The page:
I blogged yesterday about a joint effort of the FTC and FCC to prevent robocalls marketing fraudulent home coronavirus testing kits and HVAC cleaning services, an effort assisted by US Telecom, the telemarketing industry’s own trade association. This joint action followed from one by the FTC and the FDA in March warning several companies about making false claims about their products' ability to fight coronavirus.

Today, EPA issued a press release about its own efforts to fight viral scammers.  As detailed in the release, EPA’s Administrator met (telephonically) with representatives from the retailers’ trade association, the Retail Industry Leaders Association (RILA), along with Walmart, Amazon and Ebay, to discuss “imposter disinfectant products,” that is, cleaning and other products claiming to be effective in protecting consumers from coronavirus but that do not have the required EPA registration to make such claims.

The EPA’s press release states that the agency has learned -- based on tips, complaints, and research – that there are products in the market that tout anti-viral, antibacterial, disinfecting and sanitizing properties even though they have not gone through EPA’s registration process.  Under the Federal Insecticide, Fungicide, and Rodenticide Act (FIFRA), products that claim to kill or repel bacteria or viruses on surfaces are considered pesticides and must be registered by EPA prior to distribution or sale.  As the release notes, non-registered products “may not effectively eliminate the virus or reduce the spread of the virus and could even be harmful to consumers’ health.”  Thus, public health claims can only be made for products that have been tested according to certain protocols and that are registered with EPA. As part of that registration process, the agency must determine that the product will not pose an unreasonable risk when used according to its label directions.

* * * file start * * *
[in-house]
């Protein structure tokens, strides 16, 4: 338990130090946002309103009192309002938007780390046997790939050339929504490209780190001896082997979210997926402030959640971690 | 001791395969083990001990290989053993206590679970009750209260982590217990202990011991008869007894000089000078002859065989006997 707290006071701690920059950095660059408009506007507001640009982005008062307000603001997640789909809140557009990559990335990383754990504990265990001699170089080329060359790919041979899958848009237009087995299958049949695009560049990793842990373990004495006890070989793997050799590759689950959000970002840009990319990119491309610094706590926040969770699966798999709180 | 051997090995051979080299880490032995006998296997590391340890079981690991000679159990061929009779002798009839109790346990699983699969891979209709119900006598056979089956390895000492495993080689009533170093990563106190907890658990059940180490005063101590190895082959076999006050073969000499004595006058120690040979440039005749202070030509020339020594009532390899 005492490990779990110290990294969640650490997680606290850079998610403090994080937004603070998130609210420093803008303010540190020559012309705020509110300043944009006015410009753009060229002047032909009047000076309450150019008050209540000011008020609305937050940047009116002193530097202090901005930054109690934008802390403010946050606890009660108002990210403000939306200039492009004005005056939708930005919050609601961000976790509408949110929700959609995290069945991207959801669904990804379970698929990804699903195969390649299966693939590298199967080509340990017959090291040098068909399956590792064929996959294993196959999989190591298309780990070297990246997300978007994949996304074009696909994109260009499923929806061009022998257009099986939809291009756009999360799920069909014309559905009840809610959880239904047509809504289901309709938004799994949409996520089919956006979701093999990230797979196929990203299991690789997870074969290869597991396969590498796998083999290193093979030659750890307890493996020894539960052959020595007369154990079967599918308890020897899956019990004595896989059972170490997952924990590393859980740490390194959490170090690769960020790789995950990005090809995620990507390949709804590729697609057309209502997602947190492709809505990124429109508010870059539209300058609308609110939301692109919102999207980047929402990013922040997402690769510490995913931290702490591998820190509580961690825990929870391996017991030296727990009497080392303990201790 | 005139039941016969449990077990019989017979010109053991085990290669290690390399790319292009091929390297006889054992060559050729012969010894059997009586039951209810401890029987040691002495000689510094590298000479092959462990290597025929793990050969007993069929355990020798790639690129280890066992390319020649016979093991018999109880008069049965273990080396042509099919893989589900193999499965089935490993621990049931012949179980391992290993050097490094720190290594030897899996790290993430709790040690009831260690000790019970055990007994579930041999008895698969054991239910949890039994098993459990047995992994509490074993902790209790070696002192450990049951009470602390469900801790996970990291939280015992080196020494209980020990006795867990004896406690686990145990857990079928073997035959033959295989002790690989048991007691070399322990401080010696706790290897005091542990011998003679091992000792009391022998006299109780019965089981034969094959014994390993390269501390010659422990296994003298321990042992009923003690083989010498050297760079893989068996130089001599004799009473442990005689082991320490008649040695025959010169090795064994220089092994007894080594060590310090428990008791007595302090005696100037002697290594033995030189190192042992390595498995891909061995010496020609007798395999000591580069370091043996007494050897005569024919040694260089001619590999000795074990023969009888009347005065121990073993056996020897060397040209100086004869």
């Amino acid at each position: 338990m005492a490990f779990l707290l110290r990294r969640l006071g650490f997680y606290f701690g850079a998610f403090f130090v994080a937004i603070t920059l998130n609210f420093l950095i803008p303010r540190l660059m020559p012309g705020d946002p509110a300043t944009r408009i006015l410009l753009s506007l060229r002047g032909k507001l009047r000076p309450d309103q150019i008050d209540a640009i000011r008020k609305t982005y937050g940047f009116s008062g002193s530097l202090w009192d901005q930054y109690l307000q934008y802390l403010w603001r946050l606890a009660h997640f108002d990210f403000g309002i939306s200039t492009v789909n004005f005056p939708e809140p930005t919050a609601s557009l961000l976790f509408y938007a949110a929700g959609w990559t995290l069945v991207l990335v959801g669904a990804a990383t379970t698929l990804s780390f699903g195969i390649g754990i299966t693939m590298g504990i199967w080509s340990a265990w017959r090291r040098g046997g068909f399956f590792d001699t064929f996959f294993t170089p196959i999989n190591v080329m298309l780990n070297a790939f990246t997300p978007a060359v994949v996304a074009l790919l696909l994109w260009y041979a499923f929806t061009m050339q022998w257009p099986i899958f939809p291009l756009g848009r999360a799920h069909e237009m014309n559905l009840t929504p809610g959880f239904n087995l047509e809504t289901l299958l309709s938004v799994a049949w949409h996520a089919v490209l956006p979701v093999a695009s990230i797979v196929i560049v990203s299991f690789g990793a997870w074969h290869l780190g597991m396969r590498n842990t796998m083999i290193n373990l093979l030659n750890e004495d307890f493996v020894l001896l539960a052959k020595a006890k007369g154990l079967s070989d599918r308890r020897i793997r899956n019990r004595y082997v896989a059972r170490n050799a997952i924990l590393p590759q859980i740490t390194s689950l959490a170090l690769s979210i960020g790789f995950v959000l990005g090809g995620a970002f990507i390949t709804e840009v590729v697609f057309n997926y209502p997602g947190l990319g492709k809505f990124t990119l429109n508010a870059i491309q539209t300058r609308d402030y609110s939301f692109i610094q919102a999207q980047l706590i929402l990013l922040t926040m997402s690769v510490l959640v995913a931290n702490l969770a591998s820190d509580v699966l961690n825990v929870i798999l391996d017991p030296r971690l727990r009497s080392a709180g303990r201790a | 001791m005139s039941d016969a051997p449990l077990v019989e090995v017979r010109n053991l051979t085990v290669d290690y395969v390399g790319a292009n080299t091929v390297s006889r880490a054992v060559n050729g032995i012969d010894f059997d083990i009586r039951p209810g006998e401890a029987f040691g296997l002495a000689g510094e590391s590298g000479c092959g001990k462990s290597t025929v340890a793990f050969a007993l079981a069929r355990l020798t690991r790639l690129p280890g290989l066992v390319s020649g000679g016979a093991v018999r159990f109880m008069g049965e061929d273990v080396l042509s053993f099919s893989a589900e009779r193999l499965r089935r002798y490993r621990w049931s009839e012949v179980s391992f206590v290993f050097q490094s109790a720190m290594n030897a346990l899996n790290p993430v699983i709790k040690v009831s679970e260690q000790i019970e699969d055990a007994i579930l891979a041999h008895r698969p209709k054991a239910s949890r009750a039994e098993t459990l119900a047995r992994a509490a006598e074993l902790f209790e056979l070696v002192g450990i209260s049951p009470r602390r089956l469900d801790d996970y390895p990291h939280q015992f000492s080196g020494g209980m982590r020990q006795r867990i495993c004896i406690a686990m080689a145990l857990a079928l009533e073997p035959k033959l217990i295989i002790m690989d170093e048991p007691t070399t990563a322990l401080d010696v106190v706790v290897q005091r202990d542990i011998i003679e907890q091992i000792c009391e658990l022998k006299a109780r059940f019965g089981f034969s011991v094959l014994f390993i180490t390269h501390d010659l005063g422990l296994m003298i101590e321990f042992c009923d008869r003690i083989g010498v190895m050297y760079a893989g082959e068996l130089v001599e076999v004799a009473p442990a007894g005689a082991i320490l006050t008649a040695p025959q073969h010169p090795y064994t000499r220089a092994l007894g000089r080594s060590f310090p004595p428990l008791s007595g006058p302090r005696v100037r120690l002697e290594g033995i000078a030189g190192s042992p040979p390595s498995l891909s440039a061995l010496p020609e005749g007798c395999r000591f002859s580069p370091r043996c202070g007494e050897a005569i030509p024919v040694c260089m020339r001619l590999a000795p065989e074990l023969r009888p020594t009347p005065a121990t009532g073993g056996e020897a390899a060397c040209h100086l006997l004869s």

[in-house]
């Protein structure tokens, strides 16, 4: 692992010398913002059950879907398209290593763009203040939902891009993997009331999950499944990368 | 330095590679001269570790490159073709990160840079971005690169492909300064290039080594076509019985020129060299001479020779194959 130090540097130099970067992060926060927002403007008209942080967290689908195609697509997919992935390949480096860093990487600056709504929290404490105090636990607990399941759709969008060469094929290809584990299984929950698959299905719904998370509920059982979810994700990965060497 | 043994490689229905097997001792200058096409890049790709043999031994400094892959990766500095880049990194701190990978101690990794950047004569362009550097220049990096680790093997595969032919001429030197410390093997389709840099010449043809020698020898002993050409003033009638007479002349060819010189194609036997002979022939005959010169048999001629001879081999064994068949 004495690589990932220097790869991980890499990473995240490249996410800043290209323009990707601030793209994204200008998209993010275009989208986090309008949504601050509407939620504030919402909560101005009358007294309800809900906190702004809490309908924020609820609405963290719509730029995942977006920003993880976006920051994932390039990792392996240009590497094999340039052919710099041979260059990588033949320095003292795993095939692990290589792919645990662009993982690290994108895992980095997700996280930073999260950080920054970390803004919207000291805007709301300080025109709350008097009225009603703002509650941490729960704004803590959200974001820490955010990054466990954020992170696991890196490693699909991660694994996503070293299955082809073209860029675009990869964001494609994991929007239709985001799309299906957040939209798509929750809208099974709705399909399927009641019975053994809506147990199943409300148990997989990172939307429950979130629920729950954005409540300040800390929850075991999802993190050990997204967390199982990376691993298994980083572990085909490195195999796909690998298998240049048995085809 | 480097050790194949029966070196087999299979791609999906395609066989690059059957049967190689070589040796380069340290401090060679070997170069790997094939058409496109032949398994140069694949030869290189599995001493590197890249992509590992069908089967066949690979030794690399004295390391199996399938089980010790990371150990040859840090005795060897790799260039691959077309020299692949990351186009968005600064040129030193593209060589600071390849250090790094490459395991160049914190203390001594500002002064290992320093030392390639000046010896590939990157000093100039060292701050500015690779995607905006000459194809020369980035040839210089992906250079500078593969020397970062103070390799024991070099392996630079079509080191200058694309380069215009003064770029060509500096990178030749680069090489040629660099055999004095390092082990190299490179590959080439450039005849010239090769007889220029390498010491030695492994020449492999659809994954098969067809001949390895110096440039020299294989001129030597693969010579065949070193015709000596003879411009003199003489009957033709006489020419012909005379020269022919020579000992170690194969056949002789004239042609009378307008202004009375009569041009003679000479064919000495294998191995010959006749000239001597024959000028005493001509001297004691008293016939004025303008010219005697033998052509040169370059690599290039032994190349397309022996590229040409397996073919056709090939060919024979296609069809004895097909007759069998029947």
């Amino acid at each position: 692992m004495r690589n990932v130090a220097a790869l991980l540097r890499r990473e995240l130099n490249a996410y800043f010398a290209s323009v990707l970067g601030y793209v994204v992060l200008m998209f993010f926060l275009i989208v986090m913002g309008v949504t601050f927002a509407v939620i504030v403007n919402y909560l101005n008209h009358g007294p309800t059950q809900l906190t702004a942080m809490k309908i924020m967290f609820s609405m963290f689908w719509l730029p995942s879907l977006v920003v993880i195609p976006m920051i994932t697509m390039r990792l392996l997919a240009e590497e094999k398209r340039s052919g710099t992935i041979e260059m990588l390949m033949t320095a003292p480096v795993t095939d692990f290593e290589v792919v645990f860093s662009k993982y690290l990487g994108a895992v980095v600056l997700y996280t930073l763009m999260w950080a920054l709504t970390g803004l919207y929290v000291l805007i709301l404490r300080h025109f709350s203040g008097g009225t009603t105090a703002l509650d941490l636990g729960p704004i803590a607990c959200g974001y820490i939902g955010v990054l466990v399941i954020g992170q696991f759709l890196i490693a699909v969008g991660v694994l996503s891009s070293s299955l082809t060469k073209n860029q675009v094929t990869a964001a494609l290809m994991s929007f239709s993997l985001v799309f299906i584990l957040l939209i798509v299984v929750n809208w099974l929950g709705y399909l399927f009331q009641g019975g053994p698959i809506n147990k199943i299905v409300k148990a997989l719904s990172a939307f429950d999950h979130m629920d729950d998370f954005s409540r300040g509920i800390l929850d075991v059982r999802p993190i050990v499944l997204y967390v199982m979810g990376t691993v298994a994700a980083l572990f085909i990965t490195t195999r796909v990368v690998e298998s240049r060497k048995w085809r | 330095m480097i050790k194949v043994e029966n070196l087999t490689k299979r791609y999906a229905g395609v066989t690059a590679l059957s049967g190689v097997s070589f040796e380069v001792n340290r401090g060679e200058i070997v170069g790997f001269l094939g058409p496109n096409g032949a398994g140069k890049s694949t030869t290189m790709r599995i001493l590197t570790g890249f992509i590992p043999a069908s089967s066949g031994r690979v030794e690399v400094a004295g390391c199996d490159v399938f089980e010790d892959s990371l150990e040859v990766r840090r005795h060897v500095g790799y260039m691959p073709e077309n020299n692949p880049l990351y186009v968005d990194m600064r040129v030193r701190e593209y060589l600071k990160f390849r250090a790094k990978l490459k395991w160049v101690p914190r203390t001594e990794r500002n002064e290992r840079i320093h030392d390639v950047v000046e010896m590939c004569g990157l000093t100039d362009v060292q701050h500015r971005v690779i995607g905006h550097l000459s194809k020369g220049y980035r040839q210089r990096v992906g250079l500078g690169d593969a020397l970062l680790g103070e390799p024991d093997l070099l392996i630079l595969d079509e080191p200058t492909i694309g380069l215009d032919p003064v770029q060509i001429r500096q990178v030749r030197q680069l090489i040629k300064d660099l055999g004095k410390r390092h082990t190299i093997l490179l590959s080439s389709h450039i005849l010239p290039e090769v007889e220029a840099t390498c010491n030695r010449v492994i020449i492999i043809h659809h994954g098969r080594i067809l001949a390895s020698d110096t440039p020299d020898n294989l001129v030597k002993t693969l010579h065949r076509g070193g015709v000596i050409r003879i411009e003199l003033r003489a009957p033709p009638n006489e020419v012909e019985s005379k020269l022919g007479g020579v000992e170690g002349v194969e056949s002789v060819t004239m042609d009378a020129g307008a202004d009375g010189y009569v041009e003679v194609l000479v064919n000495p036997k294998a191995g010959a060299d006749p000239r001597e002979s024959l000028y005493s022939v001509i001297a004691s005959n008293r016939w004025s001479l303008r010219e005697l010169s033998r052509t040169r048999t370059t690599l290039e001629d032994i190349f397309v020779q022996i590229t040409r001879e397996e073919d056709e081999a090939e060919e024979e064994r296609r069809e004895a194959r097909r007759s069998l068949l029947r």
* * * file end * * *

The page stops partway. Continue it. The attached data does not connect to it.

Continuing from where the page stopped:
RILA and the retailers contributed statements to the press release about their own efforts to block the sale of fraudulent products in their stores and on their platforms. But should those be insufficient, it’s worth noting that the EPA is also partnering with the Department of Justice and other federal agencies “to bring the full force of the law against those selling fraudulent or unregistered products.”